|Opis:||In a way, borders between the Member States of the European Union remain to exist only on paper – for example, citizens of the European Union can work in other Member States, while enterprises can do business in other Member States under the same conditions as domestic enterprises. The internal market of the European Union offers numerous opportunities to enterprises which want to expand their business outside their country’s borders and thereby improve its position on the very competitive market. Opportunities that internal market of the European Union brings are accompanied by challenges and barriers for which know-how as well as financial and human resources are needed to overcome them. Due to lack of resources, small and medium-sized enterprises are more exposed to challenges and face more difficulties with overcoming barriers, in comparison with large enterprises. The fact that almost all enterprises in the European Union are small and medium-sized enterprises imposes a great responsibility on creators of the business and regulatory environment – a market on which small and medium-sized enterprises, and especially micro-enterprises, will be able to equally compete with large enterprises must be ensured.
A significant share of small and medium-sized enterprises in the European Union shares the opinion that legislation represents the highest barrier to conduct business. They have to allocate a great share of their resources in order to ensure compliance with European and/or national legislation, which undoubtedly impacts their operations and competitiveness.
Being aware of the immense significance of small and medium-sized enterprises for the European economy, the European Commission is reducing administrative burden with its proposals, acts and programmes. In this way, the European Commission is trying to ensure a level playing field for all enterprises, regardless of their size.
On all steps of a cycle of a specific act/policy, special attention is paid to small and medium sized enterprises, especially to micro-enterprises, and administrative burden. It starts with the planning of the initiative, when the European Commission publishes a roadmap, in which a preliminary assessment of initiative’s potential impacts on small and medium-sized enterprises is done. Furthermore, before the European Commission actually proposes a new proposal, it first evaluates its possible consequences with a so-called impact assessment, which is obligatory for the most important initiatives and for initiatives with far-reaching consequences. The impact assessment is also a part of a “SME test”, in the context of which a detailed analysis of initiative’s impacts on small and medium-sized enterprises is conducted. Moreover, a specific chapter is dedicated to the analysis of administrative burden and administrative costs, which would be incurred with the adoption of the respective initiative. Results of the analysis and of the SME test represent a basis for a decision whether small and medium-sized enterprises will be included in all obligations, deriving from the initiative, or whether they will be excluded from certain obligations or will they be a subject to a milder regime. During the implementation of a specific initiative or at the end of its implementation, the European Commission regularly assesses the effectiveness, efficiency, relevance and added value of the European Union’s measures. In the context of the Regulatory Fitness and Performance programme – REFIT, which was introduced with the intention of making the legislation of the European Union lighter and of greater quality, corrective measures of existing legislation, evaluations and fitness checks, as well as repeals of existing legislation which is not fit for its purpose, are carried out.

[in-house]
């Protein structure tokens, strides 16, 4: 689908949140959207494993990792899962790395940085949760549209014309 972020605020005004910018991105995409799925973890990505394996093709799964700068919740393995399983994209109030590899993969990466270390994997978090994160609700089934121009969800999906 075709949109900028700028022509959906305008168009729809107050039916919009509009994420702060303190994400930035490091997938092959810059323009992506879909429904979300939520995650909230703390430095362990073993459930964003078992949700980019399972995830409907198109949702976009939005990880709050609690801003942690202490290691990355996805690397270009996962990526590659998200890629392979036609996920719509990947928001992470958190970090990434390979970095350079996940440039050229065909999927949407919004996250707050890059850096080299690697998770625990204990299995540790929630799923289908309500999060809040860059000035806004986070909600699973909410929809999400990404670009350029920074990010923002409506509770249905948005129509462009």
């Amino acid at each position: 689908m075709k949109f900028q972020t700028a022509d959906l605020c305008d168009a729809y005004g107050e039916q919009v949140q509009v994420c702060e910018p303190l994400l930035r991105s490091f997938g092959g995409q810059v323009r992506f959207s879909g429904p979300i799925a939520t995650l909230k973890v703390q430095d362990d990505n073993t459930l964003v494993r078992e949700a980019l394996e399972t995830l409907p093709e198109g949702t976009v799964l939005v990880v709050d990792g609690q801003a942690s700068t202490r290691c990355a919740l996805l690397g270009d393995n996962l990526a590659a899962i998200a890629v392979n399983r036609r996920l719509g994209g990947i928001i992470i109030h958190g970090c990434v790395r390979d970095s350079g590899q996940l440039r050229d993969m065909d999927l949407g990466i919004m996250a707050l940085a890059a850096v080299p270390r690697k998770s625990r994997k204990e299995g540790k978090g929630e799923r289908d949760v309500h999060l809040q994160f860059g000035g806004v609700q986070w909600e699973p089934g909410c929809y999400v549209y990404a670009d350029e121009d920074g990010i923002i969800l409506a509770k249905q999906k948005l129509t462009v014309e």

Despite the efforts and measures of the European Commission to reduce administrative burden, legislative acts, which are very burdensome for small and medium-sized enterprises, still exist.|